The East Lancashire Scholars Programme: As one of only 6 schools in Lancashire, Accrington Academy has been chosen by Lancaster University and Villiers Park Educational Trust to participate in the East Lancashire Scholars Programme. The programme involves a limited number of highly able candidates being paired with a post-graduate university mentor for one on one mentoring sessions and training. The programme aims to inspire students and remove obstacles to them getting access to the top universities in the country.

The Able and Talented Parent Academy Partnership was started to ensure parents felt they had regular contact with the Academy and transparency of their child’s learning activities. It has started with the parents of able and talented students in Years 7, 8 and 9. The parents meet with the able and talented co-ordinator and various staff representatives once every half term to hear about updates to the programme, how their children are challenged in different subject areas, share parenting practice and address any concerns they might have. Parents are also provided with:

  • generic resources for parents of able and talented students
  • a half termly able and talented newsletter
  • ‘One Key Thing’ to focus on at home from each subject area to support their child’s progress in that subject
  • ‘One Key Habit’ for each half term to help build their child’s competitive habits

Parents are aware they are able to get in touch with the Academy at any time to ask questions and deal with any issues that arise on an ad-hoc basis.

Every parent hopes for their child to be smart and to excel in school, but sometimes parents just don’t know what to do with a child who is exceptional. Keeping him or her challenged, interested, and engaged can be tough. As parents of able children, you should know that they’re not alone and that there are hundreds of resources on the Web that can help every step of the way. Here are some we think stand out from the crowd, offering advice, information, support, and educational resources to help you support and encourage your child’s special abilities.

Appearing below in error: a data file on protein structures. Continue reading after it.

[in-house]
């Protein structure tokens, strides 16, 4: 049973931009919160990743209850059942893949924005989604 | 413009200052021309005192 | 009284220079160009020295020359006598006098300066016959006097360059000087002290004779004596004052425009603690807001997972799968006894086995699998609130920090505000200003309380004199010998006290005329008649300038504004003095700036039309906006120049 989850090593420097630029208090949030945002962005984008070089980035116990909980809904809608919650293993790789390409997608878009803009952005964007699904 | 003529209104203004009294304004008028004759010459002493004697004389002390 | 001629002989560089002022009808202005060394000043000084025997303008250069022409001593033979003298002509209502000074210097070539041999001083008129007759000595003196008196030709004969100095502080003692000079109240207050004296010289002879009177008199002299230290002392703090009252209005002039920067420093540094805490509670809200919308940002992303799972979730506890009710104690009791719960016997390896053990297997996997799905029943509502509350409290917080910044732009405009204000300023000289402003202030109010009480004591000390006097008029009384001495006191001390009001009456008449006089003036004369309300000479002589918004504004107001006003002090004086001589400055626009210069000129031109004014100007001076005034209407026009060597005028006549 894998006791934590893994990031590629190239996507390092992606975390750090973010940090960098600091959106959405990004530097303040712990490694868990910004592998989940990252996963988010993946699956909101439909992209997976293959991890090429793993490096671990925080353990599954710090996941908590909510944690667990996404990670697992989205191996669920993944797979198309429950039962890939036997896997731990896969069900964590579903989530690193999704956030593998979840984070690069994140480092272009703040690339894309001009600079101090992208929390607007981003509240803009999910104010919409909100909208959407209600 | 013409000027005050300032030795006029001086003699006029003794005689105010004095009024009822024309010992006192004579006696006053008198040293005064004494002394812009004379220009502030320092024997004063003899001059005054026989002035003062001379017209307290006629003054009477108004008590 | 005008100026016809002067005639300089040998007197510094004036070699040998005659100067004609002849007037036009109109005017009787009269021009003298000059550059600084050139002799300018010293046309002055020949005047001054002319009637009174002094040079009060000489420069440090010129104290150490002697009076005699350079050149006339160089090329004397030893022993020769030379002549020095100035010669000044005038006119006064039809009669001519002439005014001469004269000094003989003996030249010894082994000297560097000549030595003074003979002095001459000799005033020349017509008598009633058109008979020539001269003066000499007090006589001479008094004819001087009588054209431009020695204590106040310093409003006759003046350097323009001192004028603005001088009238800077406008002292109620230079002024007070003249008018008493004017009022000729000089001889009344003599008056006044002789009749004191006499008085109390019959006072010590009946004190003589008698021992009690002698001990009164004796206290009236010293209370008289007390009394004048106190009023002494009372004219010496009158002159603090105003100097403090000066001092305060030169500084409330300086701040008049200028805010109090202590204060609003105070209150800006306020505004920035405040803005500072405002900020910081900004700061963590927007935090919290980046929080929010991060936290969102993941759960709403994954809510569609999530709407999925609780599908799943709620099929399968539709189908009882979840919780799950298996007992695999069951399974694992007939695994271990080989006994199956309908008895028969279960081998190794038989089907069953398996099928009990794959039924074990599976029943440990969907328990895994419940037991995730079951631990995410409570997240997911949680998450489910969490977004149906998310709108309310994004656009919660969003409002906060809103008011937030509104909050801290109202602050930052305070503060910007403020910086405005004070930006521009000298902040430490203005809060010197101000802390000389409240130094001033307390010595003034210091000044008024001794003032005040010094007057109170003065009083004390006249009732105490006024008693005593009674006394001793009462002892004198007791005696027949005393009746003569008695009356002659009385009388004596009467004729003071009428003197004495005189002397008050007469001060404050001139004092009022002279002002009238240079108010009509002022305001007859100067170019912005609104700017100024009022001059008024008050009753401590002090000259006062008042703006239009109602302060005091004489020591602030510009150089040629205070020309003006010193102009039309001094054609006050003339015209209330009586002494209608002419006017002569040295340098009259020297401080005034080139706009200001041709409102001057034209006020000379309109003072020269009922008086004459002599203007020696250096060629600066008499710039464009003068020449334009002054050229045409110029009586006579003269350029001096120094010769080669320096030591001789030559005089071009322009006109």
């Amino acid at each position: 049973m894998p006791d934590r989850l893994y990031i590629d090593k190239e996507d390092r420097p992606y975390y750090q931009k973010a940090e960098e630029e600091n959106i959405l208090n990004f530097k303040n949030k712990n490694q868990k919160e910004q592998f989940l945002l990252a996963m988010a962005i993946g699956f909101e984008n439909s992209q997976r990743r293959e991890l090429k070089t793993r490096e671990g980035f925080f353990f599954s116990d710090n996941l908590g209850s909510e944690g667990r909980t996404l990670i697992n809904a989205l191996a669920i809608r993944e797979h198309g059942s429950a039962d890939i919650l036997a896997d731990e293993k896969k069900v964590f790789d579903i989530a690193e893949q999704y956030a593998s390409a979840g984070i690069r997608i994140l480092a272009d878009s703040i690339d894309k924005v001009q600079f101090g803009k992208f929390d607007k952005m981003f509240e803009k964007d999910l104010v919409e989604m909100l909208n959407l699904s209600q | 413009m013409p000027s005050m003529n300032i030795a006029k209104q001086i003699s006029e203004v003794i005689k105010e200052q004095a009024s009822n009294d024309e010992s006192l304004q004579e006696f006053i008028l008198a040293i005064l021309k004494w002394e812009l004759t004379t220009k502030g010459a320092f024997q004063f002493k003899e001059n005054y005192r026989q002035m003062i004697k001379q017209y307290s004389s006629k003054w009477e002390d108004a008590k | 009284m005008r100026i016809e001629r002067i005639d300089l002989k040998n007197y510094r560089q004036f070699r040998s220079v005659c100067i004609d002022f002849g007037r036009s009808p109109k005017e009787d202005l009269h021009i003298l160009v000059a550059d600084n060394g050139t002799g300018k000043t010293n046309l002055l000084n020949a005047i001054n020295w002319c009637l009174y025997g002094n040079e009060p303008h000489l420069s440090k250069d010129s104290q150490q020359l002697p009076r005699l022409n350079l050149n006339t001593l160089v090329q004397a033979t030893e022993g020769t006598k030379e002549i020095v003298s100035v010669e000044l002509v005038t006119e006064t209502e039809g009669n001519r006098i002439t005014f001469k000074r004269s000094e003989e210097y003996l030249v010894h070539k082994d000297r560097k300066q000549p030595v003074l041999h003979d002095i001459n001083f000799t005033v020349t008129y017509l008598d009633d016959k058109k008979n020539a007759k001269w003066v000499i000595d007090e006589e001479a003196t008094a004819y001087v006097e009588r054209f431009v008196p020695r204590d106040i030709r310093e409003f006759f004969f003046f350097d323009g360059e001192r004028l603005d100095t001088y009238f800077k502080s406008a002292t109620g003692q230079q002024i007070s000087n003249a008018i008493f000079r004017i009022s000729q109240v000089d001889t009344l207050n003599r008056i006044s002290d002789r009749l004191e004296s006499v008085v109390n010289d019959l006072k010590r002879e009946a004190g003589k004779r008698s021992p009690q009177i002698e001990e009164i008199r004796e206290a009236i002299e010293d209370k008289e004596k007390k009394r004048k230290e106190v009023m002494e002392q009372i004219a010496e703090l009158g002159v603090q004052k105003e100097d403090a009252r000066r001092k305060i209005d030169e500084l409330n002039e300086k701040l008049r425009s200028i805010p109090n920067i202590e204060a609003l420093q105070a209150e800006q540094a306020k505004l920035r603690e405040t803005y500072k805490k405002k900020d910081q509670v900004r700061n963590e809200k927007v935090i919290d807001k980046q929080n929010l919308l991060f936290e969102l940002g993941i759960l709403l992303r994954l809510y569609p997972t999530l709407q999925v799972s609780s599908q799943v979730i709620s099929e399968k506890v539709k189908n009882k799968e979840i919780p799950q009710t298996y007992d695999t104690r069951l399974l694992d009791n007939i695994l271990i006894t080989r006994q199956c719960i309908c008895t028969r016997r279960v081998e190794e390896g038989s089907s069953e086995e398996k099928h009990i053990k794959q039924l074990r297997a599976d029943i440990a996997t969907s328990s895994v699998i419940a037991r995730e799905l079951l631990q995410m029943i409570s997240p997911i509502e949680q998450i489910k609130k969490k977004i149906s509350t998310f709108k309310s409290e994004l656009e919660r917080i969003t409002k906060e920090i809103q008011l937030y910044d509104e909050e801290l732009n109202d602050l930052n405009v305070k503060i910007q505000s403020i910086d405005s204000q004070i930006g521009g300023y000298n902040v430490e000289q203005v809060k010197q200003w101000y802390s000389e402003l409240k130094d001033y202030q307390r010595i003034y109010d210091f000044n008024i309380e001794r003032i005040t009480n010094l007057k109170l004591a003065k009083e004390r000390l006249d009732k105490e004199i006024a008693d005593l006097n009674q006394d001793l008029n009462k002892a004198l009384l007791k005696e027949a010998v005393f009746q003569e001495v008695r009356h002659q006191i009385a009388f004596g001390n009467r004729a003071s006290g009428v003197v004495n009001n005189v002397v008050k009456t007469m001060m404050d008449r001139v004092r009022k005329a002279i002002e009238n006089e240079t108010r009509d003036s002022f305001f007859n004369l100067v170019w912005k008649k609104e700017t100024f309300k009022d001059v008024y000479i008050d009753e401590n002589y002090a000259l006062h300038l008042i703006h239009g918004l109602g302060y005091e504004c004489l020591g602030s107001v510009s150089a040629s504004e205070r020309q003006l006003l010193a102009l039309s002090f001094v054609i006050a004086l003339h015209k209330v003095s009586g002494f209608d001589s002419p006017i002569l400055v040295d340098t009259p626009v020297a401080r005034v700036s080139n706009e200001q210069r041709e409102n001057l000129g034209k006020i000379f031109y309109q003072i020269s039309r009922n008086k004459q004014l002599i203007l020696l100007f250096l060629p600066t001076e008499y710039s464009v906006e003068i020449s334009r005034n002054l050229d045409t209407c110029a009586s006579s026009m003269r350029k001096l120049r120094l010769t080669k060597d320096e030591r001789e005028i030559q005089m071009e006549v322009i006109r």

One Key thing.

How you can support your child in:

English Encourage them to read more! Each able and talented child is expected to: 1. Read a new book every two weeks. This book will either be chosen from the higher level texts from the ‘Accelerated Reader’ programme or the 6th From Library 2. Aim to read a broadsheet newspaper every day (starting with 5 articles a day). This will impact on both reading and writing ability especially if they read outside your comfort zone!

Maths Ensure they do their Mental Maths Homework and encourage them to use the following website for One Step Beyond homework:

Science: In Science, we ask that you support your child to make outstanding progress by asking questions that require them to apply their learning to a new or different situation. Integration of knowledge across all three scientific areas is crucial for students to enhance their own understanding and will ultimately ensure they fulfil their capabilities in Science.

One Key Focus: Each half term, the parents of able and talented students are given a competitive habit to help their child develop at home. The key focuses so far this year are:

  • Reading a broadsheet national newspaper on a daily basis. Start with 5 articles a day!
  • Download TED Talks and watch one lecture with your child per week and talk about it afterwards.